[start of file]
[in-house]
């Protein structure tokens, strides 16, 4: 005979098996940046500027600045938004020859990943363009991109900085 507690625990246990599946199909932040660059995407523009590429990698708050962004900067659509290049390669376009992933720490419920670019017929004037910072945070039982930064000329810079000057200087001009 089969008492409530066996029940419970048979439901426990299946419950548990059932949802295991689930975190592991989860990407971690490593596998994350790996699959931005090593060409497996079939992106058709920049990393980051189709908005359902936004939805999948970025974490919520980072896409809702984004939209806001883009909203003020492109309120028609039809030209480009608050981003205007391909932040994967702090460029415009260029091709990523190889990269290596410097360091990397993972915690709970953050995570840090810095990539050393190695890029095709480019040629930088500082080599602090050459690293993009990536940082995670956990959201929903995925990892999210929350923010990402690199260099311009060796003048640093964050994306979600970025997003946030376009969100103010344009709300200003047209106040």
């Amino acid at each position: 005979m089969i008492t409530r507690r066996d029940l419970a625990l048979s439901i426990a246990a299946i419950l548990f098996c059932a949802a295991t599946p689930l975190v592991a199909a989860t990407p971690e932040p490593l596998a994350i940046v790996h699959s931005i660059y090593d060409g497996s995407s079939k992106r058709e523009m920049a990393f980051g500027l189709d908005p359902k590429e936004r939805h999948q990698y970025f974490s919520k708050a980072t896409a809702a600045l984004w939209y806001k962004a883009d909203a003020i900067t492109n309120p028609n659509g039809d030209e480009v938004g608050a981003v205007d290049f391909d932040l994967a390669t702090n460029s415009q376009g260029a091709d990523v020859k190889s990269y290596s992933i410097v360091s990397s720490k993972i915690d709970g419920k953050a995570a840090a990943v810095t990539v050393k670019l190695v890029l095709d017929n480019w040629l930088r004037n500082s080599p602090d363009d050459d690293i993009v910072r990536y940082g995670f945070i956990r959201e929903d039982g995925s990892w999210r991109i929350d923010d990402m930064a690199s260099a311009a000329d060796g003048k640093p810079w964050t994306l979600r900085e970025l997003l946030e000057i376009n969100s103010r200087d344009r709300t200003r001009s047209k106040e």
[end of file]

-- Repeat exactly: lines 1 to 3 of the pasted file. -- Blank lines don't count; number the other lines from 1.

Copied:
[in-house]
């Protein structure tokens, strides 16, 4: 005979098996940046500027600045938004020859990943363009991109900085 507690625990246990599946199909932040660059995407523009590429990698708050962004900067659509290049390669376009992933720490419920670019017929004037910072945070039982930064000329810079000057200087001009 089969008492409530066996029940419970048979439901426990299946419950548990059932949802295991689930975190592991989860990407971690490593596998994350790996699959931005090593060409497996079939992106058709920049990393980051189709908005359902936004939805999948970025974490919520980072896409809702984004939209806001883009909203003020492109309120028609039809030209480009608050981003205007391909932040994967702090460029415009260029091709990523190889990269290596410097360091990397993972915690709970953050995570840090810095990539050393190695890029095709480019040629930088500082080599602090050459690293993009990536940082995670956990959201929903995925990892999210929350923010990402690199260099311009060796003048640093964050994306979600970025997003946030376009969100103010344009709300200003047209106040």
């Amino acid at each position: 005979m089969i008492t409530r507690r066996d029940l419970a625990l048979s439901i426990a246990a299946i419950l548990f098996c059932a949802a295991t599946p689930l975190v592991a199909a989860t990407p971690e932040p490593l596998a994350i940046v790996h699959s931005i660059y090593d060409g497996s995407s079939k992106r058709e523009m920049a990393f980051g500027l189709d908005p359902k590429e936004r939805h999948q990698y970025f974490s919520k708050a980072t896409a809702a600045l984004w939209y806001k962004a883009d909203a003020i900067t492109n309120p028609n659509g039809d030209e480009v938004g608050a981003v205007d290049f391909d932040l994967a390669t702090n460029s415009q376009g260029a091709d990523v020859k190889s990269y290596s992933i410097v360091s990397s720490k993972i915690d709970g419920k953050a995570a840090a990943v810095t990539v050393k670019l190695v890029l095709d017929n480019w040629l930088r004037n500082s080599p602090d363009d050459d690293i993009v910072r990536y940082g995670f945070i956990r959201e929903d039982g995925s990892w999210r991109i929350d923010d990402m930064a690199s260099a311009a000329d060796g003048k640093p810079w964050t994306l979600r900085e970025l997003l946030e000057i376009n969100s103010r200087d344009r709300t200003r001009s047209k106040e």